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The principles here laid down will apply to cognate sciences and especially to history. It is a lamentable fact that there are many who with great labor carry out and publish investigations on the monuments of antiquity, the manners and institutions of nations and other illustrative subjects, and whose chief purpose in all this is to find mistakes in the Sacred Writings and so to shake and weaken their authority. Some of these writers display not only extreme hostility, but the greatest unfairness; in their eyes a profane book or ancient document is accepted without hesitation, whilst the Scripture, if they only find in it a suspicion of error, is set down with the slightest possible discussion as quite untrustworthy. It is true, no doubt, that copyists have made mistakes in the text of the Bible; this question, when it arises, should be carefully considered on its merits, and the fact not too easily admitted, but only in those passages where the proof is clear. It may also happen that the sense of a passage remains ambiguous, and in this case good hermeneutical methods will greatly assist in clearing up the obscurity. But it is absolutely wrong and forbidden, either to narrow inspiration to certain parts only of Holy Scripture, or to admit that the Sacred Writer has erred. For the system of those who, in order to rid themselves of those difficulties, do not hesitate to concede that Divine inspiration regards the things of faith and morals, and nothing beyond, because (as they wrongly think), in a question of the truth or falsehood of a passage, we should consider not so much what God has said as the reason and purpose which He had in mind when saying it—this system cannot be tolerated. For all the Books which the Church receives as sacred and canonical are written wholly and entirely, with all their parts, at the dictation of the Holy Ghost; and so far is it from being possible that any error can co-exist with inspiration, that inspiration not only is essentially incompatible with error, but excludes and rejects it as absolutely and necessarily as it is impossible that God Himself, the Supreme Truth, can utter that which is not true. This is the ancient and unchanging faith of the Church solemnly defined in the councils of Florence and of Trent, and finally confirmed and more expressly formulated by the Council of the Vatican. These are the words of the last: The Books of the Old and New Testament, whole and entire, with all their parts, as enumerated by the decree of the same Council (Trent) and in the ancient Latin Vulgate, are to be received as Sacred and Canonical. And the Church holds them as Sacred and Canonical, not because having been composed by human industry, they were afterwards approved by her authority; nor only because they contain revelation without error; but because, having been written under the inspiration of the Holy Ghost, they have God for their Author. [Sess. III. C. II., de Rev.] Hence, because the Holy Ghost employed men as His instruments, we cannot, therefore, say that it was these inspired instruments who, perchance, have fallen into error, and not the primary Author. For, by supernatural power, He so moved and impelled them to write—He was so present to them—that the things which He ordered, and those only, they, first, rightly understood, then willed faithfully to write down, and finally expressed in apt words and with infallible truth. Otherwise, it could not be said that He was the Author of the entire Scripture. Such has always been the persuasion of the Fathers. Therefore, says St. Augustine, since they wrote the things which He showed and uttered to them, it cannot be pretended that He is not the Writer; for His members executed what their Head dictates. [De consensu Evangel. L. 1, C. 35.] And St. Gregory the Great thus pronounces: most superfluous it is to inquire who wrote these things—we loyally believe the Holy Ghost to be the author of the Book. He wrote it Who dictated it for writing; He wrote it Who inspired its execution. [Praef. in Job, n. 2.]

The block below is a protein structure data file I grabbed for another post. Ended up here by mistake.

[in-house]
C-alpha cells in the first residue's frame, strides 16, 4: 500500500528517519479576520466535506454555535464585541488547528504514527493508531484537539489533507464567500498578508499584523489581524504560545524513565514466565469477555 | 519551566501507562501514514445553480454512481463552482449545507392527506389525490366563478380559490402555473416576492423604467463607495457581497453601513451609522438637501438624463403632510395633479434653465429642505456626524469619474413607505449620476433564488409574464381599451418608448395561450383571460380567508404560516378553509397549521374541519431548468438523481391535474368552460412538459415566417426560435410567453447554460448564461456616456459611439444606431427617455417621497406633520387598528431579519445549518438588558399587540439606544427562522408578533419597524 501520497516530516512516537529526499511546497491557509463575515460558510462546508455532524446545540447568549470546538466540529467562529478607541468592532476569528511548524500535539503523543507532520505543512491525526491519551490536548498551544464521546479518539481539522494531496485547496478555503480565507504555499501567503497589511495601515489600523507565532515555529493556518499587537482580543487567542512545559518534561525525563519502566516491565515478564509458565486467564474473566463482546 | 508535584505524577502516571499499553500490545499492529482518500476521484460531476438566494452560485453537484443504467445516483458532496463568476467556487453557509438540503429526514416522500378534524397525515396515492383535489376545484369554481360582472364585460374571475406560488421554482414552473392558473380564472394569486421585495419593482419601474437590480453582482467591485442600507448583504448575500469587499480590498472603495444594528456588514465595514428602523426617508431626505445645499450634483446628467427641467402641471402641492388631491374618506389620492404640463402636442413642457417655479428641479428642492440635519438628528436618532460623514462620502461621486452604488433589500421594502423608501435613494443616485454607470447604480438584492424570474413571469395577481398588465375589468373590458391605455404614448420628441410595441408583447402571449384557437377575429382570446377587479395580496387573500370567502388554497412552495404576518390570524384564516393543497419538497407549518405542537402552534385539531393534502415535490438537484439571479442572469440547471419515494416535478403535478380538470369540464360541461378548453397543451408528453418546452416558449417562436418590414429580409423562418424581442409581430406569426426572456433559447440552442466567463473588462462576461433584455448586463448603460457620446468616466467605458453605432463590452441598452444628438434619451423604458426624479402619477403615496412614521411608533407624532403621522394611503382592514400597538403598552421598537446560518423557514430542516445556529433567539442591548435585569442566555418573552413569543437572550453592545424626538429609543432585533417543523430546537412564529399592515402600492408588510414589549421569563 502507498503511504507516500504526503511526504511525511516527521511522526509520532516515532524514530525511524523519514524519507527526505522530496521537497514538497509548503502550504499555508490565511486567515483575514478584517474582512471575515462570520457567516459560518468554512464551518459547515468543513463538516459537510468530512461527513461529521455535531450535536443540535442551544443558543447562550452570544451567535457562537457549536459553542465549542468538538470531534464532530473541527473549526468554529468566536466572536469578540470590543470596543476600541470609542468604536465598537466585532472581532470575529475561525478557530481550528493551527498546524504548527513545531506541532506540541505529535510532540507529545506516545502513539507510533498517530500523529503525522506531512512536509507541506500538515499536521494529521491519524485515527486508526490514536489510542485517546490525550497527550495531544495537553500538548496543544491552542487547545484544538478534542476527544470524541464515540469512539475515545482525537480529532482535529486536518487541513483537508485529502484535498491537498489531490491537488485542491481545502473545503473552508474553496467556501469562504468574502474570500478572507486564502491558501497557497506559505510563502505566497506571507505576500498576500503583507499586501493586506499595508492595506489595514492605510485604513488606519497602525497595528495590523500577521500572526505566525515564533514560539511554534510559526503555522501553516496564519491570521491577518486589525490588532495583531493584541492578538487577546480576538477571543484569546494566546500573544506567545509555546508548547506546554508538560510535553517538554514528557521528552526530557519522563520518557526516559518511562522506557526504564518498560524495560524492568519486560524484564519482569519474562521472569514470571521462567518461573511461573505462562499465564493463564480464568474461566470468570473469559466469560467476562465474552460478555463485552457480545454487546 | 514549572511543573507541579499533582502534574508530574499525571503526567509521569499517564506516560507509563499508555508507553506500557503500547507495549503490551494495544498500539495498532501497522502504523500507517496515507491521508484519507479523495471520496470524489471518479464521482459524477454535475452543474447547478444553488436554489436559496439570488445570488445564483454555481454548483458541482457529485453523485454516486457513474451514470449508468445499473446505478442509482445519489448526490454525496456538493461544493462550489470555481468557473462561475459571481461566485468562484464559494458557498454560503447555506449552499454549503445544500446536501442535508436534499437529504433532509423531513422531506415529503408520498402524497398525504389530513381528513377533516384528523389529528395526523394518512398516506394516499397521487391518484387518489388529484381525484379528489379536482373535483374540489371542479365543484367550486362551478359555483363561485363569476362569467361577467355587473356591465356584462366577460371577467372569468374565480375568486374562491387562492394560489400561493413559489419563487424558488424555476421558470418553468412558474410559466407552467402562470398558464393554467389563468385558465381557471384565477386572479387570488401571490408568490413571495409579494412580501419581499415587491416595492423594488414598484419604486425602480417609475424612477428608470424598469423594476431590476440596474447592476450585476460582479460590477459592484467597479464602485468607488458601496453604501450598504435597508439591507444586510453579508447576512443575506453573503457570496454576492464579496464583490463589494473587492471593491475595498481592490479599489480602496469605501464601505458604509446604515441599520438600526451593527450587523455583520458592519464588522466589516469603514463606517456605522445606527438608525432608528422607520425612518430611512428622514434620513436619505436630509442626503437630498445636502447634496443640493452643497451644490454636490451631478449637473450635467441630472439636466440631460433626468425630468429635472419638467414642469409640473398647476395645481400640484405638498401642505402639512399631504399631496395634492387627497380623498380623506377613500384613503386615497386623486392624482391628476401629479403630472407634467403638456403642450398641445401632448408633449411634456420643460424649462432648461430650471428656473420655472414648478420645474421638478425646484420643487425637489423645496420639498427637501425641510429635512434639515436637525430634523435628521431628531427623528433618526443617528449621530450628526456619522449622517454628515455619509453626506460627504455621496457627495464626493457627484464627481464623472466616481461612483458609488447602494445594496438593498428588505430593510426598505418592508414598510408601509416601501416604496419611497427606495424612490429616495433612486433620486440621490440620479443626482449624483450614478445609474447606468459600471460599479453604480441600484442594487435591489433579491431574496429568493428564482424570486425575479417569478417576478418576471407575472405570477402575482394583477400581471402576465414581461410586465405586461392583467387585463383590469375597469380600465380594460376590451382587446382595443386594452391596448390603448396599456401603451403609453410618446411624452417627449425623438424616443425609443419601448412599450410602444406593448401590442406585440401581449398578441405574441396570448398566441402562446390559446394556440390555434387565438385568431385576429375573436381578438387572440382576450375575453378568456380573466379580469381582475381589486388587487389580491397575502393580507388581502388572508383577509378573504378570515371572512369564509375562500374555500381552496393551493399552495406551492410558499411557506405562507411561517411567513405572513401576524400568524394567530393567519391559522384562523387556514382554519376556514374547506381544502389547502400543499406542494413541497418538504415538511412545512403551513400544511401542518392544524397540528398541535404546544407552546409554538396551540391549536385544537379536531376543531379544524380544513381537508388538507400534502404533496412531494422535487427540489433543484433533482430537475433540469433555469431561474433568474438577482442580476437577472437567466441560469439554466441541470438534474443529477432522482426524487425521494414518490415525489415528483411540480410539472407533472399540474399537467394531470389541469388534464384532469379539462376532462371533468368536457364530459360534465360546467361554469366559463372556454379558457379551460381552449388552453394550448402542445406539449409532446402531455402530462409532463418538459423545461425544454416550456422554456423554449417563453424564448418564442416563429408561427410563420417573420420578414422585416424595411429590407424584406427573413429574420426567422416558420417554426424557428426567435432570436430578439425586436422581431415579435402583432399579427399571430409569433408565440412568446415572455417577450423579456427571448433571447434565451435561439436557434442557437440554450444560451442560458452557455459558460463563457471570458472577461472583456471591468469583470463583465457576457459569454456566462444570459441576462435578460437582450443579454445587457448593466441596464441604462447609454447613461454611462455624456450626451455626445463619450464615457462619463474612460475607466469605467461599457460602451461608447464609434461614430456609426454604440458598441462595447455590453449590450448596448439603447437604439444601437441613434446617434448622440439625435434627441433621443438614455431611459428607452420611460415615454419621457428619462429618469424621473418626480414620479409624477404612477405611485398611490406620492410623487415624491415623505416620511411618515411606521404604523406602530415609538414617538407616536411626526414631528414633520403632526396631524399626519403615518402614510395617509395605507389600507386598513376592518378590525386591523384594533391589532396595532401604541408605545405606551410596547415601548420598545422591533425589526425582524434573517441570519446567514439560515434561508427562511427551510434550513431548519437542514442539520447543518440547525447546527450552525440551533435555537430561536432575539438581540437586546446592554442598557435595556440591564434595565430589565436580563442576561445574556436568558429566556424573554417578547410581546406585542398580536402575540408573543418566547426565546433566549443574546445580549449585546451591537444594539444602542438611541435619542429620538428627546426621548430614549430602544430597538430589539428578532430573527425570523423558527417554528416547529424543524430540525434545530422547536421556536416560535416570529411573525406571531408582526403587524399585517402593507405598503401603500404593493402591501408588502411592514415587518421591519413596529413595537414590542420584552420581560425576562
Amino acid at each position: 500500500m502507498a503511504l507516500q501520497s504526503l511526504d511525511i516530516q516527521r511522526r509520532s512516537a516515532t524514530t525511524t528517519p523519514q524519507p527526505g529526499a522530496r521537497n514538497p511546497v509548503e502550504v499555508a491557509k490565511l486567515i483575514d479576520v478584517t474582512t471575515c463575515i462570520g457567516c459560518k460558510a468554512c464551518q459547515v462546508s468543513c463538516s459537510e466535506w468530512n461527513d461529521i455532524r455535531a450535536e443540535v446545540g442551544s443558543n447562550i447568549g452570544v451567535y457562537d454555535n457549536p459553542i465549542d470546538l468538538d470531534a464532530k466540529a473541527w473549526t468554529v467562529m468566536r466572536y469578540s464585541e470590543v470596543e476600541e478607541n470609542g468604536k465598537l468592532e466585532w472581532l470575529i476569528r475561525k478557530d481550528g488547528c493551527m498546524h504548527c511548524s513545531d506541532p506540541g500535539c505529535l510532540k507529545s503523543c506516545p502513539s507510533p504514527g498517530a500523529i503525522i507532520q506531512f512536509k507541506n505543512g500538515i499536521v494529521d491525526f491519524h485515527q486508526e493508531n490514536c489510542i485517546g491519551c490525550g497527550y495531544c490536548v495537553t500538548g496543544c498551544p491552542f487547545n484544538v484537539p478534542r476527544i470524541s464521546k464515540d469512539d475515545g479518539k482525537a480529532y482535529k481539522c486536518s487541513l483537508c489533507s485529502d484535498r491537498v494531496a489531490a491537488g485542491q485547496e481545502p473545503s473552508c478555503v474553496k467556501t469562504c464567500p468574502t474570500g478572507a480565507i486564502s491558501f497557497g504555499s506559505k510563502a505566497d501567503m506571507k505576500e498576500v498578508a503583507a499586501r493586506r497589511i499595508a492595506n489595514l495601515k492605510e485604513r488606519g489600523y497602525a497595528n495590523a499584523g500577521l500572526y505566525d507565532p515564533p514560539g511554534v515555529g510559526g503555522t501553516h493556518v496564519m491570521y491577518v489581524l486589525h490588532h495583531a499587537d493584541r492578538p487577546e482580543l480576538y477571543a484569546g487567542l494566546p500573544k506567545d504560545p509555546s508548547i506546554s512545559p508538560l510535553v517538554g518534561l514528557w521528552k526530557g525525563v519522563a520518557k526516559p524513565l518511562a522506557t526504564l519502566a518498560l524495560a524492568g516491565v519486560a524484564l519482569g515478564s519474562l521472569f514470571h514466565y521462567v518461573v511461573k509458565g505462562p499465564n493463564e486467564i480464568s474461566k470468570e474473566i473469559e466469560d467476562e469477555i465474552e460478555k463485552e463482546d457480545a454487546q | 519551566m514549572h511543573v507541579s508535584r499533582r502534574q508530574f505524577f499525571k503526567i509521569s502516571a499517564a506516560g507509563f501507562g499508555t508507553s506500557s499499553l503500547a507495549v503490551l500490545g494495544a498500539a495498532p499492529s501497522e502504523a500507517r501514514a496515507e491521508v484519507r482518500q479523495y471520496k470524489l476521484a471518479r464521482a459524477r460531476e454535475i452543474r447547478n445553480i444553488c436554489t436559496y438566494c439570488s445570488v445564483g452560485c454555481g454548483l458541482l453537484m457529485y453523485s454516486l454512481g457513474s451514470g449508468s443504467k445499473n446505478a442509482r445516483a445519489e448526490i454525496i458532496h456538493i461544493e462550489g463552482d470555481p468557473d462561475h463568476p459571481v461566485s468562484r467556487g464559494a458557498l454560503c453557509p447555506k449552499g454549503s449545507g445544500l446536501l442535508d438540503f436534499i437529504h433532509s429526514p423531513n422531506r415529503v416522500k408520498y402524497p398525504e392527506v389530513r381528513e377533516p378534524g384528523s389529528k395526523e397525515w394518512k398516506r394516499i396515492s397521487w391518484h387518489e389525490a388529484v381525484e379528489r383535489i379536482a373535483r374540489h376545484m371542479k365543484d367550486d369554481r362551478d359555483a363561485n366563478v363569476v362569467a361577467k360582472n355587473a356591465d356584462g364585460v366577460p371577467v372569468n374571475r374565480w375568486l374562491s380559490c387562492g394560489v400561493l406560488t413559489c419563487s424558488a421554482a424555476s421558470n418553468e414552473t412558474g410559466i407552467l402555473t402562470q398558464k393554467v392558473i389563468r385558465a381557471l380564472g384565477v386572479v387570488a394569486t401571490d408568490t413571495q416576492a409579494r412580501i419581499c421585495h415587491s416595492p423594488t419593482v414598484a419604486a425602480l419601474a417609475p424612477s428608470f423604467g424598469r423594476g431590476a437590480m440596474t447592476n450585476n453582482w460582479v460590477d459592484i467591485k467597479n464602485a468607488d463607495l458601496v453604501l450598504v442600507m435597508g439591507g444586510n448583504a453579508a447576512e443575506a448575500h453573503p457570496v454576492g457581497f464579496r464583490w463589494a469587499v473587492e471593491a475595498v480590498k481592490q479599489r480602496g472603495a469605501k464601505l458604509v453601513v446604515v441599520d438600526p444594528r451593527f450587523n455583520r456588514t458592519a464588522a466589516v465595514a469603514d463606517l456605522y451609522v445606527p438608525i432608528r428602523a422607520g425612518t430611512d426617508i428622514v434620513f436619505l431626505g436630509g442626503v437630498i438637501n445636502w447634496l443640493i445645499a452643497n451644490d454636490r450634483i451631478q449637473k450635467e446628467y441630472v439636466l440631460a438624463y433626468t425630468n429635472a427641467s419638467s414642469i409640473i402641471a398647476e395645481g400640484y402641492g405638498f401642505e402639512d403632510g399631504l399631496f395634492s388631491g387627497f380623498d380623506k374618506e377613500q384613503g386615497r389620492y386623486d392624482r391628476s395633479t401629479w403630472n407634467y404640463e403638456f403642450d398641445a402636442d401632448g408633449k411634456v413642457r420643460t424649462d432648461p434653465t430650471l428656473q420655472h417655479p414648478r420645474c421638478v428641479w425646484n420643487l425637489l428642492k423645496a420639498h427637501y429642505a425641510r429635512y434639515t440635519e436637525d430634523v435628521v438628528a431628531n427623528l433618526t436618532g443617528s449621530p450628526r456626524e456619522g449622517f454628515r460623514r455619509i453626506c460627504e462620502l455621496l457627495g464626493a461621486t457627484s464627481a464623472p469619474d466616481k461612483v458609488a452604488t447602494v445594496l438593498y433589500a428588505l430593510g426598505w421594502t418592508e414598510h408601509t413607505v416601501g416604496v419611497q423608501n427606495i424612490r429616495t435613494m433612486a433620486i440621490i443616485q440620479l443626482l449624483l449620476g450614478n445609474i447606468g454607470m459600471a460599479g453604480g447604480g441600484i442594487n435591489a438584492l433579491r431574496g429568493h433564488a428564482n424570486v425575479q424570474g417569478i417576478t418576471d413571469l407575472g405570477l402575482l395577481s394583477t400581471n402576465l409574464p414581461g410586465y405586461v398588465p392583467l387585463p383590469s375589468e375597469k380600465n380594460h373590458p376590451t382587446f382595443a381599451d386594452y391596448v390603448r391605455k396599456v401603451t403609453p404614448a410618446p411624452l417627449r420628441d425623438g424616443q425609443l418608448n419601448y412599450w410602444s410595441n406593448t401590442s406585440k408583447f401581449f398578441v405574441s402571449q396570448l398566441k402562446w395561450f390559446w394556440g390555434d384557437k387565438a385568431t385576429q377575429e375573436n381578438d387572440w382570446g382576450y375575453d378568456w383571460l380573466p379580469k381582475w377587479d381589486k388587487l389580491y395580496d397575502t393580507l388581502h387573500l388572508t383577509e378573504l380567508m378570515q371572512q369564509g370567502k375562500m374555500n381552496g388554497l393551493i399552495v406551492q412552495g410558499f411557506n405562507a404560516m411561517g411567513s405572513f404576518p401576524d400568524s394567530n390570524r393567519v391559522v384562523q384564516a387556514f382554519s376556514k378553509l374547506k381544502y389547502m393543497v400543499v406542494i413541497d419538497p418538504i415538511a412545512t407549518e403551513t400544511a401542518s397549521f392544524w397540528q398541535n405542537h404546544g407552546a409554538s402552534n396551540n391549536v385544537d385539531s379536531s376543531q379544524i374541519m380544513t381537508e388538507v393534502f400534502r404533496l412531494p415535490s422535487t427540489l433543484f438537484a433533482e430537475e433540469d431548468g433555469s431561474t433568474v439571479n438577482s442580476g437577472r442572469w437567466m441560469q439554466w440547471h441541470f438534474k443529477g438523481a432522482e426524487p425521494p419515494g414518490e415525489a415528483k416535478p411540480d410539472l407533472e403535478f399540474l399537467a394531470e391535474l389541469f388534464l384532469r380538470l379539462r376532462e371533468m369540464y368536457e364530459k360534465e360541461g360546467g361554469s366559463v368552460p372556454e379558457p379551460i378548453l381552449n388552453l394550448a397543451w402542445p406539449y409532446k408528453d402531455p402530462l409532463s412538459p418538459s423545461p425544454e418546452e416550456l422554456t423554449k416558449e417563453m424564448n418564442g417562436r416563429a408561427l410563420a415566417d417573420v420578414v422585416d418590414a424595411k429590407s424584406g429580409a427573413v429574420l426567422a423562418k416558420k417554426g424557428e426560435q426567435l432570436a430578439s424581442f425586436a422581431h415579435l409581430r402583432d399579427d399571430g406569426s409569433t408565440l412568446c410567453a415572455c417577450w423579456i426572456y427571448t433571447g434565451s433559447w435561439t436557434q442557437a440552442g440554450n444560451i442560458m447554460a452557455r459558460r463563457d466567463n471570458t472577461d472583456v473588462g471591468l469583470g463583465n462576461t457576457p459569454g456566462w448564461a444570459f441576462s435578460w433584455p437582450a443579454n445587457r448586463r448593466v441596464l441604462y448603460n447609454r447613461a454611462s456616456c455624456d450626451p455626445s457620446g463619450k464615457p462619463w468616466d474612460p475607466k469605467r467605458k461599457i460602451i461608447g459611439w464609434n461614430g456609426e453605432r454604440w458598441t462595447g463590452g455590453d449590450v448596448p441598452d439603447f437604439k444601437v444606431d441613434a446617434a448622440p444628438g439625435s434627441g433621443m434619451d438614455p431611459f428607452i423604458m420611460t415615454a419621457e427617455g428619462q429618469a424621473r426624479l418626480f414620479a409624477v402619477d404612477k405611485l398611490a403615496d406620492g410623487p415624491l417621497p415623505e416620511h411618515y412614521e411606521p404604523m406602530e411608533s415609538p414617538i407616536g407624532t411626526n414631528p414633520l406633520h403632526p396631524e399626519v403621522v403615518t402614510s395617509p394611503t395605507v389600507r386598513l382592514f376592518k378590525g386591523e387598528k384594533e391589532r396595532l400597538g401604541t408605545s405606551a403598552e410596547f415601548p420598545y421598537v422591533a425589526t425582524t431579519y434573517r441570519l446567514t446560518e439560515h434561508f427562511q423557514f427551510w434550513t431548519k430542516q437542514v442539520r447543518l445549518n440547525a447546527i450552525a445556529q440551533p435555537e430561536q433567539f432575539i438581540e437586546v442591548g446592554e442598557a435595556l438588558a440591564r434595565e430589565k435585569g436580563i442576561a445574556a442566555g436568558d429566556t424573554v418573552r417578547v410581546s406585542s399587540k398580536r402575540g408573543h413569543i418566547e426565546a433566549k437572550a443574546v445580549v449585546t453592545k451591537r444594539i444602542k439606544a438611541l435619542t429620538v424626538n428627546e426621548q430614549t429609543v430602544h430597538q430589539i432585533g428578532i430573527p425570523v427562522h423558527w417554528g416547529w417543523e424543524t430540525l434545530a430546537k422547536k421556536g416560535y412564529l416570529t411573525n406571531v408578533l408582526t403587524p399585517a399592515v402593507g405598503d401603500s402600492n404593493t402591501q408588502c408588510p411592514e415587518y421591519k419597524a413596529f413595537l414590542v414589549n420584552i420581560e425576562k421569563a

It follows that those who maintain that an error is possible in any genuine passage of the Sacred Writings, either pervert the Catholic notion of inspiration, or make God the author of such error. And so emphatically were all the Fathers and Doctors agreed that the Divine Writings, as left by the hagiographers, are free from all error, that they labored earnestly, with no less skill than reverence, to reconcile with each other those numerous passages which seem at variance—the very passages which in a great measure have been taken up by the higher criticism; for they were unanimous in laying it down, that those writings, in their entirety and in all their parts were equally from the afflatus of Almighty God, and that God, speaking by the Sacred Writers, could not set down anything that was not true. The words of St. Augustine to St. Jerome may sum up what they taught: On my own part I confess to your charity that it is only to those books of Scripture which are now called canonical that I have learned to pay such honor and reverence as to believe most firmly that none of their writers has fallen into any error. And if in these Books I meet anything which seems contrary to truth, I shall not hesitate to conclude either that the text is faulty, or that the translator has not expressed the meaning of the passage, or that I myself do not understand. [Ep. LXXVII., 1, et crebrius alibi.]

But to undertake fully and perfectly, and with all the weapons of the best science, the defence of the Holy Bible is far more than can be looked for from the exertion of commentators and theologians alone. It is an enterprise in which we have a right to expect the co-operation of all those Catholics who have acquired reputation in any branch of learning whatever. As in the past, so at the present time, the Church is never without the graceful support of her accomplished children; may their service to the Faith grow and increase! For there is nothing which We believe to be more needful than that truth should find defenders more powerful and more numerous than the enemies it has to face; nor is there anything which is better calculated to impress the masses with respect for truth than to see it boldly proclaimed by learned and distinguished men. Moreover, the bitter tongues of objectors will be silenced, or at least they will not dare to insist so shamelessly that faith is the enemy of science, when they see that scientific men of eminence in their profession show towards faith the most marked honor and respect. Seeing, then, that those can do so much for the advantage of religion on whom the goodness of Almighty God has bestowed, together with the grace of the faith, great natural talent, let such men, in this bitter conflict of which the Holy Scripture is the object, select each of them the branch of study most suitable to his circumstances, and endeavor to excel therein, and thus be prepared to repulse with credit and distinction the assaults on the Word of God. And it is Our pleasing duty to give deserved praise to a work which certain Catholics have taken up—that is to say, the formation of societies and the contribution of considerable sums of money, for the purpose of supplying studious and learned men with every kind of help and assistance in carrying out complete studies. Truly an excellent fashion of investing money, and well suited to the times in which we live! The less hope of public patronage there is for Catholic study, the more ready and the more abundant should be the liberality of private persons—those to whom God has given riches thus willingly making use of their means to safeguard the treasure of His revealed doctrine.